i How to manage patients with apparent COPD currently treated with inhaled corticosteroids (ICS)? ii Research questions related to ICS and COPD iii Education and self management plans or "Action plans" iv What do patients with COPD want and how can these needs be identified? v Smoking cessation. vi Exacerbations vii Guideline based management viii Data recording

i How to manage patients with apparent COPD currently treated with inhaled corticosteroids (ICS)?

GOLD guidelines recommend the use of inhaled steroids in patients with COPD only when the effect of ICS has been proven over a period of 6 weeks or the patient is at risk of severe exacerbations.Since many patients currently receive ICS without a formal diagnosis or having had an ICS reversibility test, physicians may feel pressurized by guidelines to stop ICS in these patients.We believe that this could lead to serious problems for some of these patients.Anecdotally, we recall a number of cases experiencing sudden exacerbations and one case of fatal exacerbation. The Isolde and Euroscop trials demonstrated an improvement on IGCS,however,these trials were done using high doses of inhaled steroids and the improvement was only sustained for a period of three months.4,5 We identified the following questions regarded inhaled steroids.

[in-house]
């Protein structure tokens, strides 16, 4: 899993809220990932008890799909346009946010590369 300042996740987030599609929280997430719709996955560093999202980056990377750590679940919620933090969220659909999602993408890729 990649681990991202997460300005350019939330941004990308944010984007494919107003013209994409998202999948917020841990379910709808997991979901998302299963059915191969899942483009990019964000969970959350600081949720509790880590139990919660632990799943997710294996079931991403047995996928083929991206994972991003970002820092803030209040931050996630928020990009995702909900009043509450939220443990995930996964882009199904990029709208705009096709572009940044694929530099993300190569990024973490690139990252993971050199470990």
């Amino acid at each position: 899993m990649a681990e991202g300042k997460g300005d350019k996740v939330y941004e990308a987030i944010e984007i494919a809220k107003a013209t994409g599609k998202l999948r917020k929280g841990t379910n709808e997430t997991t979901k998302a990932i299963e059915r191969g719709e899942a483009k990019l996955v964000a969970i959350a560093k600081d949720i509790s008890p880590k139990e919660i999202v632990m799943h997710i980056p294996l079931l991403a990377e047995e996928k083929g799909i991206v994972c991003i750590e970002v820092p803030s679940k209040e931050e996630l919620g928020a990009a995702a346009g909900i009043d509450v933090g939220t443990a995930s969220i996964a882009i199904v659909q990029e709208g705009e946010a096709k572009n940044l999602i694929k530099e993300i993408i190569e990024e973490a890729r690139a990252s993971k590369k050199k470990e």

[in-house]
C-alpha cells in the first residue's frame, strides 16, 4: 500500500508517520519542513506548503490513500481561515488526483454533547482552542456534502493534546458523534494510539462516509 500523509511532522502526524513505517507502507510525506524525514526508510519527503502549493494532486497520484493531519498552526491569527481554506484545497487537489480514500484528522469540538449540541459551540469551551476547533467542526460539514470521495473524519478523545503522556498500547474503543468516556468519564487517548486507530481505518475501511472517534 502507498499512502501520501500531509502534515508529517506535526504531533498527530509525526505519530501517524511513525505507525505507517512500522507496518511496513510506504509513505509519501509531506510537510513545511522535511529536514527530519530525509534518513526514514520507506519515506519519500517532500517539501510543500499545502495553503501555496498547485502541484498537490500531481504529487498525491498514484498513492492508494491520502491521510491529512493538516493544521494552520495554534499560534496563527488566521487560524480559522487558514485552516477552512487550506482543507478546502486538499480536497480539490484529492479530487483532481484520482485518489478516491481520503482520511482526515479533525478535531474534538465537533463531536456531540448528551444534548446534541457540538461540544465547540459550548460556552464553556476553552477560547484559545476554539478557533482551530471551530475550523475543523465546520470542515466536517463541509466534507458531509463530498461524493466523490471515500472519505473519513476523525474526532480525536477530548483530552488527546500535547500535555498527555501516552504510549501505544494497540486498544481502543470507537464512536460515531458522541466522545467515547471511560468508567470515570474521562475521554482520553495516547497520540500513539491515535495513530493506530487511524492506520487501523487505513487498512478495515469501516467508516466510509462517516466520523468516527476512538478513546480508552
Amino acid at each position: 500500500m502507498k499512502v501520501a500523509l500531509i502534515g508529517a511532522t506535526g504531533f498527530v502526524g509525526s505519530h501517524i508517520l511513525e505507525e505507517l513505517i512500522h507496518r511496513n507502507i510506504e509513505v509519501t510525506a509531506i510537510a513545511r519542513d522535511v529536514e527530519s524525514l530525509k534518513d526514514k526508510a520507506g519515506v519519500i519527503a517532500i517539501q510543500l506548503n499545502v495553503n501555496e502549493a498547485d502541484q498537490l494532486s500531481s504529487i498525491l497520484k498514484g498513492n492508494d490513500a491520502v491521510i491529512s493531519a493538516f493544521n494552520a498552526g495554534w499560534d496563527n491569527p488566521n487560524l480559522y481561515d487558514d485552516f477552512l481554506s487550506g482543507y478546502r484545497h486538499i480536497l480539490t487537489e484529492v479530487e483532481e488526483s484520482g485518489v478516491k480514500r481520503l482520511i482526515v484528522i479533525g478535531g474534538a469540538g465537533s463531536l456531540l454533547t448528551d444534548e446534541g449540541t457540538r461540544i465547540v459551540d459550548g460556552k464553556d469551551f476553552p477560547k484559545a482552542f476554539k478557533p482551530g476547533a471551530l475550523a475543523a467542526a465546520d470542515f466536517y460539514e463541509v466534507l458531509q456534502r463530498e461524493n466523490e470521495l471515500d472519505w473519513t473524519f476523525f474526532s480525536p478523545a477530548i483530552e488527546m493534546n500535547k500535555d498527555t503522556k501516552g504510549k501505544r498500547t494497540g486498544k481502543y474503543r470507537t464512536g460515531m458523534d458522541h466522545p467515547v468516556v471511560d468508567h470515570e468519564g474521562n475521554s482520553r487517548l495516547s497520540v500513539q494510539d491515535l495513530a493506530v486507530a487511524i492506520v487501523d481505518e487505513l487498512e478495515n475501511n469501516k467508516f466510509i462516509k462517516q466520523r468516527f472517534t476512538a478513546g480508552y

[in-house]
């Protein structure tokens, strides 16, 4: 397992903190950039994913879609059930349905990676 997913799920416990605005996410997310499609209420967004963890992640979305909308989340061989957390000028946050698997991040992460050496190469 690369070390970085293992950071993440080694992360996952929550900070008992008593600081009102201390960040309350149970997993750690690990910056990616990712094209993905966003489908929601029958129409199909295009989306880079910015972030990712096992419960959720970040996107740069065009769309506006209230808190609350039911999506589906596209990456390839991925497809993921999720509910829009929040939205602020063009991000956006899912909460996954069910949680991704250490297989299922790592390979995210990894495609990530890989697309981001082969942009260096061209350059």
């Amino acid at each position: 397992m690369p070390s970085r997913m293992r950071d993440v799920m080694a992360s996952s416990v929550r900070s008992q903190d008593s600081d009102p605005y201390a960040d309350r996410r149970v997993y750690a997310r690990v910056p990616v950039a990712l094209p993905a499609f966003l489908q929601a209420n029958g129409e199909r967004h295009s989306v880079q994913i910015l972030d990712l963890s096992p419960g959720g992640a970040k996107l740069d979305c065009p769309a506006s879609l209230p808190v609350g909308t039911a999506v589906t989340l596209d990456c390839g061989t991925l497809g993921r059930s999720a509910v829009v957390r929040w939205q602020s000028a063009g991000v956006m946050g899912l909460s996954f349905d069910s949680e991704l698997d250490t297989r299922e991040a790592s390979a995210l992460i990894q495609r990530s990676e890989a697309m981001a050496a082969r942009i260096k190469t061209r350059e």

ii Research questions related to ICS and COPD:

  • How long should a trial of Inhaled Glucocorticosteroids last?
  • What dose should it be carried out?
  • Is there any difference in outcomes between conventional CFC steroids and newer HFA steroids with greater small airways deposition?
  • Is it possible to stop ICS in patients with apparent COPD and what are the effects on long and short-term outcomes?
  • Which disease markers predict successful ICS treatment and cessation if already commenced? Do patients with non-smoking related COPD respond differently to ICS.

iii Education and self management plans or "Action plans"

Education and self-management plans are not always very successful,many primary care physicians and nurses regard these as complex.We believe self-management plans should be renamed as action plans. The clear consensus from research in other diseases including asthma is that these action plans need to be personalised to be effective.3,4

Research questions:

What is the influence of a personalised holistic action plan for patients with COPD on exacer- bations,quality of life,symptoms and costs?

What is the patient attitude towards self- management or action plans?

iv What do patients with COPD want and how can these needs be identified?

Much research has focused on therapeutic interventions although little account has been taken of the patient's agenda that may vary substantially from patient to patient. Understanding this agenda is fundamental to delivery of patient-centred care in primary care and understanding important outcome measures from the point of view of the patient.